So, it was the beginning of a substantial set of learning experiences when I encountered Sandy and Tracey Arpen in connection with the establishment of the North Florida Folk Network. Sandy, of course, is a natural enthusiast for the Mandarin community, particularly the Walter Jones Historical Park and the Mandarin Museum. To make a long story short, she persuaded me to become active in some of the activities of the Museum, and, as so often happens, one thing led to another. After a year or two of what I think of as a kind of apprenticeship, I found myself on the board of the Museum and involved in a number of other ways. Along the way, I discovered a great deal more about what makes the Mandarin area, well, special.
Part of discovering old Mandarin, once you get past the gorgeous old trees and the beauty of the St. Johns, is becoming familiar with its colorful past. Habitation in this area goes back thousands of years, and Europeans have been here since the 18th century. To say that the trees and the river and the old homesteads are rich in history would be an understatement. However, one has to keep in mind that Mandarin was, until a few decades ago, a somewhat remote and semi-isolated community.   Accessing stories about its past was difficult unless you were born there, or were otherwise an "old-timer."
That is why I was so taken with the Museum, when I finally found my way there. I was amazed at the quality of the facilities, and how the displays brought into focus the interesting things that have happened in the area. I gained a much better sense of how Mandarin developed over time, and how local stories intertwine with significant national events.   Just as important, I became aware of the unending hard work and dedication of those volunteers who had brought the organization into existence, and sustained it through times good and bad. All in all, I was impressed in ways that I had not expected to be. And, if anything, I been even more impressed as the years have rolled by, as I have seen more and more of what has been accomplished through entirely voluntary effort.
Now, you might be wondering why my picture up there has me with the banjo. One of the ways I came to the Museum was by participating the what became known as the "Jam Under the Oaks," which was an informal get-together of acoustic musicians out on the front lawn of the Museum. Initially, these sessions (co-sponsored by the North Florida Folk Network) were led by noted Florida singer-songwriter Ron Johnson. We started small, sometimes with only three or four participants. But, persistence paid off. Although Ron sadly passed away after the first year, we continued the sessions, and over time these have grown into substantial community events. One of my responsibilities on the Board is to lead the jams, and, since I am an acoustic musician myself, this is certainly something I am proud to do, and enjoy doing.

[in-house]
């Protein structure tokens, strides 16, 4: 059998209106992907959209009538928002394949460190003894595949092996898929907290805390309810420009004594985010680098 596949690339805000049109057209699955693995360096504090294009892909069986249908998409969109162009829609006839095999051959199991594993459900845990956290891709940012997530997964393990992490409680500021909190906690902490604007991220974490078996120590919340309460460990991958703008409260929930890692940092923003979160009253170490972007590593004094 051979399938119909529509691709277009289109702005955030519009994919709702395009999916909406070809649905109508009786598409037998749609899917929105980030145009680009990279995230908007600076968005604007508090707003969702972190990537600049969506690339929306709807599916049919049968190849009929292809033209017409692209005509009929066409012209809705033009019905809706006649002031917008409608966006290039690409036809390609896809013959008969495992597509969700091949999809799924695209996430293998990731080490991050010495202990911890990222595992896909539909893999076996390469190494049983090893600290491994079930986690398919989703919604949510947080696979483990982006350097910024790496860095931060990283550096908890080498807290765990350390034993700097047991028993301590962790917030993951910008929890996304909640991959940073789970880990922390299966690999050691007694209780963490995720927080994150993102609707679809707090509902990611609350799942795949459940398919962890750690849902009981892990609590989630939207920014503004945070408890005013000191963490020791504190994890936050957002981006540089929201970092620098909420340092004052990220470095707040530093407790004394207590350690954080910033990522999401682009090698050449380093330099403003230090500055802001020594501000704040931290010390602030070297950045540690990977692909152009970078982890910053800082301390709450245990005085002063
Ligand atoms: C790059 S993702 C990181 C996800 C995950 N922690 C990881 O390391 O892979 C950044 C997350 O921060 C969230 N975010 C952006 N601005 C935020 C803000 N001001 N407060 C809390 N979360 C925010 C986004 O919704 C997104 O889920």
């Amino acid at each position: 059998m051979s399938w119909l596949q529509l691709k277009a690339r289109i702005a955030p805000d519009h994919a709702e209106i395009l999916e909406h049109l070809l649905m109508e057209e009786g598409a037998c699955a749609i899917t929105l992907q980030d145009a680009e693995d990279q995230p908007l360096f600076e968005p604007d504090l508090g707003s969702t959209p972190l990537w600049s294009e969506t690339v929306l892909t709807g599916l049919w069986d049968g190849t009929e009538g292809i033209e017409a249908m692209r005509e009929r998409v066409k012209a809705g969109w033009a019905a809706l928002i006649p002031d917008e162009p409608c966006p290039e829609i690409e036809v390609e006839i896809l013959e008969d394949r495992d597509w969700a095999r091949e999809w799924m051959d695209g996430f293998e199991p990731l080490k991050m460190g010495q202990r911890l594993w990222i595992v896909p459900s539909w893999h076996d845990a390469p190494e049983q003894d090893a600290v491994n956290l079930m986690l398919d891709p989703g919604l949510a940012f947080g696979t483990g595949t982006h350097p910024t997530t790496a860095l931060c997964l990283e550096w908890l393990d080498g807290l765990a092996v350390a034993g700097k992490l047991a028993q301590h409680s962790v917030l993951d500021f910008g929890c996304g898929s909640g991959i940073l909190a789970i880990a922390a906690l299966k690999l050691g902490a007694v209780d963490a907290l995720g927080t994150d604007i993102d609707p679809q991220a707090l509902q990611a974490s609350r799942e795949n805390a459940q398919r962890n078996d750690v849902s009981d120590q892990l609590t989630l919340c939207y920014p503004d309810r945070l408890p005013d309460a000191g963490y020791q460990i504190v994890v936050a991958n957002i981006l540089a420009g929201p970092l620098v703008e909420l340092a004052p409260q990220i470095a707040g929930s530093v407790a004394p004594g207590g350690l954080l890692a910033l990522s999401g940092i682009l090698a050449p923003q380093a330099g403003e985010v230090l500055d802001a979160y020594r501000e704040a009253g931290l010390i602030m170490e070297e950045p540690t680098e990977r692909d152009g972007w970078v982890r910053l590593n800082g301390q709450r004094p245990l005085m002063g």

Since we do primarily acoustic music, our jams tend to be rooted in the folk tradition, and it is not unusual to hear traditional songs that tell the stories or voice the aspirations of the kind of diverse population that was always a feature of life in Mandarin (although sometimes not as appreciated as it should be). Having folks participate as players or listeners is a way of serving a community and continuing to maintain traditions that have been part of our country for a long time.   I am pleased to be able to say that we do have some very good musicians who show up for the jams, and, if nothing else, our sessions in the park are an entertainment bargain (that is, free!). Obviously, our hope is that through the jams we can get people out who might not otherwise come to the park. Come for the music, but visit the Museum and the Schoolhouse, and begin to learn about the Maple Leaf, Harriet Beecher Stowe, the Jones family, and so on. As I noted above, one thing leads to another. In other words, I hope that our jams offer an avenue for further exploration of the Museum and all of its components.
I often say to people that the Museum and the Walter Jones Park are hidden gems in Jacksonville. Visitors who find their way to us tend to agree. I can't say how many times I have had people respond with some variation of "I had no idea this was here. . . " That was my reaction as well. I am not much of a joiner, so it probably says a lot that my initial visit to the park and Museum led to a much deeper engagement and a continuing relationship. Whatever that relationship has been worth to the Museum, I can say with confidence that it has been worth a lot to me."

Photographer Olis Garber gave us the gift of professional portraits of our board members for us to use to promote the work of the museum. We are grateful for the many hours he and his wife Jo spent on this project, and for  the wonderful photos he has given us.
Check out his business at

MMHS volunteers and members of Boy Scout Troop 473 will be placing flags in Mandarin Cemetery at the graves of those identified on their markers as veterans. If you know someone who served and does not have this indicated on their stone, please let us know at and we will be sure to include them as well.